By Ralph Cissne
Southern California Golf, May 2002
Power has been a raging hot topic in golf for most of my life. We’re all mad with the desire for greater distance, especially off the tee. Everyone wants to generate more power, but our new high-tech alloy equipment only provides the means to transfer energy as the club head strikes the ball. Ultimately, power is something you must find and cultivate within yourself.
I’m a bit of a purist about the game and was slow to surrender my sweet persimmon driver. It’s a beautiful club and has held a special place in my closet for a very long time now. I’m not going to give up thirty yards off the tee. Who would? But once we have all the technology we can handle, then what? If you truly want to improve your game, lessons are always on the agenda. Work with your local golf professional to develop strong fundamentals of grip, stance and alignment. Balance, fluid tempo and bringing the club head down the line with consistency are the keys to success. Learning, and practicing, proper swing mechanics are mandatory if you want to increase your skills and self-confidence. This is also the gateway to your power.
Get Leaner, Longer and Stronger
Physical conditioning is also important. Go to any driving range and notice the people who stretch before they practice. Most people just drop the bucket and start swinging away. True athletes wouldn’t think of practicing or playing without warming up and stretching the muscle groups involved. Virtually every professional athlete works with strength and conditioning coaches and trainers to optimize their performance. This is particularly important if they have injuries. Why should golf be any different? Your local health club most likely has a certified personal trainer who can help you create proper stretches and “core conditioning” exercises based on your level of fitness.
Given the enormous popularity, you probably have a Hatha Yoga studio nearby. Yoga classes are an excellent way to increase your balance, strength, flexibility and range of motion. The stretches you learn from a trainer are almost certainly based on aspects of this five-thousand-year-old science of life. Modern physics theorizes matter and energy are similar manifestations only with varied density. Consider your body and mind in this way. In yoga postures the breath is used to direct attention to the point of the greatest sensation. This process of concentrating energy promotes growth and healing of the muscles and connective tissues. The beauty of yoga, taught by experienced and inspired teachers, is the classes are self-contained. You find everything you need to get leaner, longer and stronger in one place.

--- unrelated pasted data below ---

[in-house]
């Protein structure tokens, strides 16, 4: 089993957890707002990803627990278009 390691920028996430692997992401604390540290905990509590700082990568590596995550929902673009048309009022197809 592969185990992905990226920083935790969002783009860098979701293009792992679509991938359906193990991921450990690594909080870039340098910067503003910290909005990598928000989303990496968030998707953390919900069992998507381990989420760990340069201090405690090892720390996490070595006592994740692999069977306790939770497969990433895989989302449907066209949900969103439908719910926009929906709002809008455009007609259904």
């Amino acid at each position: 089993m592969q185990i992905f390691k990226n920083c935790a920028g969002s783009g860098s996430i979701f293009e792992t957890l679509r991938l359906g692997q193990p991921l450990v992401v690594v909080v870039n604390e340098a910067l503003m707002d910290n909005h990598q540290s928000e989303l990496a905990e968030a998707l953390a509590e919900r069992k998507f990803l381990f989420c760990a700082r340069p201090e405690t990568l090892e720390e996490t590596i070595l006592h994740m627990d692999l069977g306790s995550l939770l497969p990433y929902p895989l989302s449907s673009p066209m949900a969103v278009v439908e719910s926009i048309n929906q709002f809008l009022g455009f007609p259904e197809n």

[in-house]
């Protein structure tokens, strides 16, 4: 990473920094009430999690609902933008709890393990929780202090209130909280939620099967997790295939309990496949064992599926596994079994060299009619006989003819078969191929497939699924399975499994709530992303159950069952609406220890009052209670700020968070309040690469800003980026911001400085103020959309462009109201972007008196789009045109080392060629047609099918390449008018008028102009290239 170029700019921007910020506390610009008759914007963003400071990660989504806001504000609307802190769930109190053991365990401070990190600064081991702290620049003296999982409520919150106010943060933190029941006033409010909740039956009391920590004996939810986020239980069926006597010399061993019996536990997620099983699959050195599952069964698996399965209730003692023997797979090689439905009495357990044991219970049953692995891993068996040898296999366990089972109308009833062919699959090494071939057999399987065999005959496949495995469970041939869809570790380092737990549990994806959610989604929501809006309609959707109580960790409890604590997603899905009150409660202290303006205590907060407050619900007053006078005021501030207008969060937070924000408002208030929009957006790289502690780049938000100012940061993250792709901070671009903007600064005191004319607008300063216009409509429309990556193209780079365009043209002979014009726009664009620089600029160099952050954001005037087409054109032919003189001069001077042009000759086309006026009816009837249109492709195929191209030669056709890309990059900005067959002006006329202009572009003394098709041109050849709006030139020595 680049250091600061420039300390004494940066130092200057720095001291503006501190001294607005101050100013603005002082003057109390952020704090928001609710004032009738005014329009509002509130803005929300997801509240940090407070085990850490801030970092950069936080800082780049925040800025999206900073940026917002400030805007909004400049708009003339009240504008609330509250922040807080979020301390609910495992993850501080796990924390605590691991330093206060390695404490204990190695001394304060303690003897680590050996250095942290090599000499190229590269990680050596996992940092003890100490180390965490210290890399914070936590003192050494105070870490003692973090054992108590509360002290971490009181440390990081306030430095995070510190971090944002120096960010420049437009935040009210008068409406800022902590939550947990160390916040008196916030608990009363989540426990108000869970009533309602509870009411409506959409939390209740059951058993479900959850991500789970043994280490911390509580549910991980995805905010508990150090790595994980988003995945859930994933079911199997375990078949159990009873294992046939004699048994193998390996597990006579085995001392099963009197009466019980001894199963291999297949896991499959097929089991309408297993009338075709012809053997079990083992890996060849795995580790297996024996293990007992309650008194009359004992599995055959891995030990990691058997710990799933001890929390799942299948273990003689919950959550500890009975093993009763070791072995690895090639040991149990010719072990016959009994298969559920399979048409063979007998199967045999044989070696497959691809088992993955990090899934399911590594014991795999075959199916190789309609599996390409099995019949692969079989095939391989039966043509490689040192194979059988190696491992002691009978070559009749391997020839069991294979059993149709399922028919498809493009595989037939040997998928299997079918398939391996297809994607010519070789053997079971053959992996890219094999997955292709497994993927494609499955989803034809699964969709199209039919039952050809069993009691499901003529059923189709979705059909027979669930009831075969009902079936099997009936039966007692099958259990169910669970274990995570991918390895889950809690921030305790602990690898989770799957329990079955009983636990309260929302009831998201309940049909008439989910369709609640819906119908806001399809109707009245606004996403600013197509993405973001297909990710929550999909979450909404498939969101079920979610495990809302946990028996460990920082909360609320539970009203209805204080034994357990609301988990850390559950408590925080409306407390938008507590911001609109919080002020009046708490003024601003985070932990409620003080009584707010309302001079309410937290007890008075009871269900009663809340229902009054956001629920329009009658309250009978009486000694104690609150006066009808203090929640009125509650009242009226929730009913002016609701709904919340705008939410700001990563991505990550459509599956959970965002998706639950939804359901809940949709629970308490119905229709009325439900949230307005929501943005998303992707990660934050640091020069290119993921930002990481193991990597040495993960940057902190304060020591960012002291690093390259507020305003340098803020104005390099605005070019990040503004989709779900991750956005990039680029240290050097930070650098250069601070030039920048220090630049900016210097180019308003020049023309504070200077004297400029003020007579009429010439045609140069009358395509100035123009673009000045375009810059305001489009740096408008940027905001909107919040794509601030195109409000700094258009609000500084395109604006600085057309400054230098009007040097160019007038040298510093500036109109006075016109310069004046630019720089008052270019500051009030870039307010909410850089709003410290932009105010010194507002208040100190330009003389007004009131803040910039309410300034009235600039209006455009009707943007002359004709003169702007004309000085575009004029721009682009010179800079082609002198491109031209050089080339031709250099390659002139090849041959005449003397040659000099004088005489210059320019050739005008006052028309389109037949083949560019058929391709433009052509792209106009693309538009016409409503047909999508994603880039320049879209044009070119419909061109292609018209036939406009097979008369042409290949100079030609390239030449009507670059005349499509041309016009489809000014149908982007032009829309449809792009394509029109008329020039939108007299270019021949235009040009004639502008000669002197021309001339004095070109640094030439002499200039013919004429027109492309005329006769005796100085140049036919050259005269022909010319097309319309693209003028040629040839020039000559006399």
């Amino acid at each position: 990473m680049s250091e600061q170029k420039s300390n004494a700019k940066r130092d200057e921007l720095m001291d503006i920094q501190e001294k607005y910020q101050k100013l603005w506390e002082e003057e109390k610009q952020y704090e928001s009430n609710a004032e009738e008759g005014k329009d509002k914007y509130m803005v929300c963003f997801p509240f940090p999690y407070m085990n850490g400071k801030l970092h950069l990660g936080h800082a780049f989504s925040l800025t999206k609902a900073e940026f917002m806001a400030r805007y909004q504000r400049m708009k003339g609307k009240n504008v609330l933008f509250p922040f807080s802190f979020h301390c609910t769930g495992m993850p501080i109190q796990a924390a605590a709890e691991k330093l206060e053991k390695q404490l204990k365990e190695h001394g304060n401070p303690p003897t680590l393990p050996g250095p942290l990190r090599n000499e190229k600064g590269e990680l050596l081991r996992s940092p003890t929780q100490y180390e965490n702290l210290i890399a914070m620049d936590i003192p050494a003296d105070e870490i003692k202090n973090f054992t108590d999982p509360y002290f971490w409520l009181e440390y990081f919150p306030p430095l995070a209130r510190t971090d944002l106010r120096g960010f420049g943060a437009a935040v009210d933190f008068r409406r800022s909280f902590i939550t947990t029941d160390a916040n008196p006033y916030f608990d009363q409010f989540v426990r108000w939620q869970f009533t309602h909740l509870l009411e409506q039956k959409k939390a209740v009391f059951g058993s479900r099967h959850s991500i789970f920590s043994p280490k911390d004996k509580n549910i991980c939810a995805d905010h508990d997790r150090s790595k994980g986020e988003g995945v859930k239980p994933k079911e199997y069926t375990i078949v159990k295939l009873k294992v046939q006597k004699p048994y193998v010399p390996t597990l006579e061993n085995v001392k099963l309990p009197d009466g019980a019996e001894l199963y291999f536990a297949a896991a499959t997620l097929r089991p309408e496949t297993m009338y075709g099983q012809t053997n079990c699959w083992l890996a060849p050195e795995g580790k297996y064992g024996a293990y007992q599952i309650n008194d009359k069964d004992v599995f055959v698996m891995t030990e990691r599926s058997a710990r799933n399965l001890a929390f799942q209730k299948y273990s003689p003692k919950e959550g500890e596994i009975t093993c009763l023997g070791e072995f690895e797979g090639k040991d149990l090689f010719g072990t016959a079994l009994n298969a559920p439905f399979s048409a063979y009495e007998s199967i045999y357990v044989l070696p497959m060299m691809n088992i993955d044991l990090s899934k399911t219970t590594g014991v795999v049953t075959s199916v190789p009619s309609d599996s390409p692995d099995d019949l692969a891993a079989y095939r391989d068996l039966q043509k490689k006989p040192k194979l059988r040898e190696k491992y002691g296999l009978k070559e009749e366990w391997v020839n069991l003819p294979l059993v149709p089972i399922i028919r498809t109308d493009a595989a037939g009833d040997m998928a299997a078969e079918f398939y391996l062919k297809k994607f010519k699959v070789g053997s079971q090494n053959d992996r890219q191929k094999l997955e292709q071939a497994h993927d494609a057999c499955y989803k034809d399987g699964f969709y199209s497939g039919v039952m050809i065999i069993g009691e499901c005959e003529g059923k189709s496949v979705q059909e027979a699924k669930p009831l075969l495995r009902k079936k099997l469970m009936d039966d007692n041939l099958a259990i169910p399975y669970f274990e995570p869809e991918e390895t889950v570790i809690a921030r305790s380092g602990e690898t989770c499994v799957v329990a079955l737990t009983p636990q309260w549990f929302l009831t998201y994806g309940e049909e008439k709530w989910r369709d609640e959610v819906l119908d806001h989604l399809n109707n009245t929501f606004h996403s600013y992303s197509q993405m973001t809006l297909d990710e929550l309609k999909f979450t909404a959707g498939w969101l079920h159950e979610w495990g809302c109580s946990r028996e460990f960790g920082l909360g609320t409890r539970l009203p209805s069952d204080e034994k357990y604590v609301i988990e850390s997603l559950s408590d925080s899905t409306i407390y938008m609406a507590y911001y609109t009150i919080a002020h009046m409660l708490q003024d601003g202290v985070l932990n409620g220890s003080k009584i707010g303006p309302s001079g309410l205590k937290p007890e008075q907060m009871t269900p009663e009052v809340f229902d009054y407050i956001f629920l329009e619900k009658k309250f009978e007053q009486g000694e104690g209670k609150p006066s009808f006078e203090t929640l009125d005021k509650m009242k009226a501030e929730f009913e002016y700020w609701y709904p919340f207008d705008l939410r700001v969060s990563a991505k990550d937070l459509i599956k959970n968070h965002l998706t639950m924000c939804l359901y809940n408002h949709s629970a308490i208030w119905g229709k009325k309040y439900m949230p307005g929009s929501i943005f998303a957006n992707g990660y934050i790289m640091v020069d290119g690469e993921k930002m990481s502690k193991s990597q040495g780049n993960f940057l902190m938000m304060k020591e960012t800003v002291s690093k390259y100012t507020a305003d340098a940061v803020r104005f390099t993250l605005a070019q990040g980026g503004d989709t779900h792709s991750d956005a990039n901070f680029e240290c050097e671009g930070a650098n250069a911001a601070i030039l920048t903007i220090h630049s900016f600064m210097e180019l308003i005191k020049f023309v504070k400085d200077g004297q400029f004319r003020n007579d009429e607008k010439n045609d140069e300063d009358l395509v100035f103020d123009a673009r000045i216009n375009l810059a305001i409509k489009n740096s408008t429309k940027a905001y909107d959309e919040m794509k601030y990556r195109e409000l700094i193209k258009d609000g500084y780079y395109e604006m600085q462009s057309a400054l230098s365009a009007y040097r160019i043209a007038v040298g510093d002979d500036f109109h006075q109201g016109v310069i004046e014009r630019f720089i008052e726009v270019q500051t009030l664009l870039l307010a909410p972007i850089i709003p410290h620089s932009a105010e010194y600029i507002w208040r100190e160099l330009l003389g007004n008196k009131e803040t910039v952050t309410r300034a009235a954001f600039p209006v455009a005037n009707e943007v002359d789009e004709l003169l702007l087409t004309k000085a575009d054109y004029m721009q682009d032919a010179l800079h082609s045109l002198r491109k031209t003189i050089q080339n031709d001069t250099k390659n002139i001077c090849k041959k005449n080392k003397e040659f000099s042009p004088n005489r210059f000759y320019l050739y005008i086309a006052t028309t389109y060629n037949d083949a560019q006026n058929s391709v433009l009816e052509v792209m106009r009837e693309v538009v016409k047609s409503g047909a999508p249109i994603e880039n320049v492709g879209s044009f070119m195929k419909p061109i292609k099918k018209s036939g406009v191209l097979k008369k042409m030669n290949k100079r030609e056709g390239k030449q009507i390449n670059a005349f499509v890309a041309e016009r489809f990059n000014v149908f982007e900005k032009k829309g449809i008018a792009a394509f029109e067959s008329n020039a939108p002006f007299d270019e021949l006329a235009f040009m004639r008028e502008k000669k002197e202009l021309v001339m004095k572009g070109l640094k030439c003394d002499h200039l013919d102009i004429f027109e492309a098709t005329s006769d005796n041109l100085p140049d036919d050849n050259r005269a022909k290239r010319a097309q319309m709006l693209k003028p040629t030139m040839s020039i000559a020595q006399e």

The Powerhouse of Conditioning
The purpose of Hatha Yoga is to fuse the body into an instrument of the will, which makes an ideal discipline for golfers. I discovered golf and yoga in my early teens. In my twenties I sustained lower back injuries and quickly learned, if I wanted to continue playing golf, I had to maintain my core strength and flexibility. So, over twenty years later, I practice yoga every morning without fail and hit the golf ball longer than ever. Of course, I’m not using my old persimmon driver anymore.
The Pilates Method is another mind-body discipline, which blends the best of Western and Eastern approaches into exercises performed on mats or special equipment. Pilates exercises are similar to yoga in that they condition the entire body with special emphasis on the specific core muscle groups supporting the spine and pelvis. Called the Powerhouse, this group of muscles includes the rectus abdominis, internal obliques, lower back muscles, transversus abdominis and gluteus maximus. To engage your Powerhouse, pull your navel in toward your spine. Try this, lengthening from the center of your body when you stretch, walk or swing. As a golfer, you should immediately recognize the benefits of conditioning these muscles to help prevent injuries and promote a fluid and powerful golf swing.
Relax and Be in the Moment
Extraordinarily hard swings destroy your accuracy and the rhythm of your round. How can you maintain balance and tempo when you are swinging out of your shoes? Yoga teachers encourage students to “find your center,” the place in your body where you are balanced and complete. In yoga you learn how to breathe and that every breath is a moment of growth followed by a moment of surrender. A heightened state of relaxed self-awareness is a natural result of this process. With yoga practice, your physical and emotional balance is maintained and you enjoy a meditative quality, which is easily accessed on the golf course and throughout your daily life. All that is required is to take a deep, full breath. Take in whatever is necessary. Then relax and enjoy the power of being in the moment.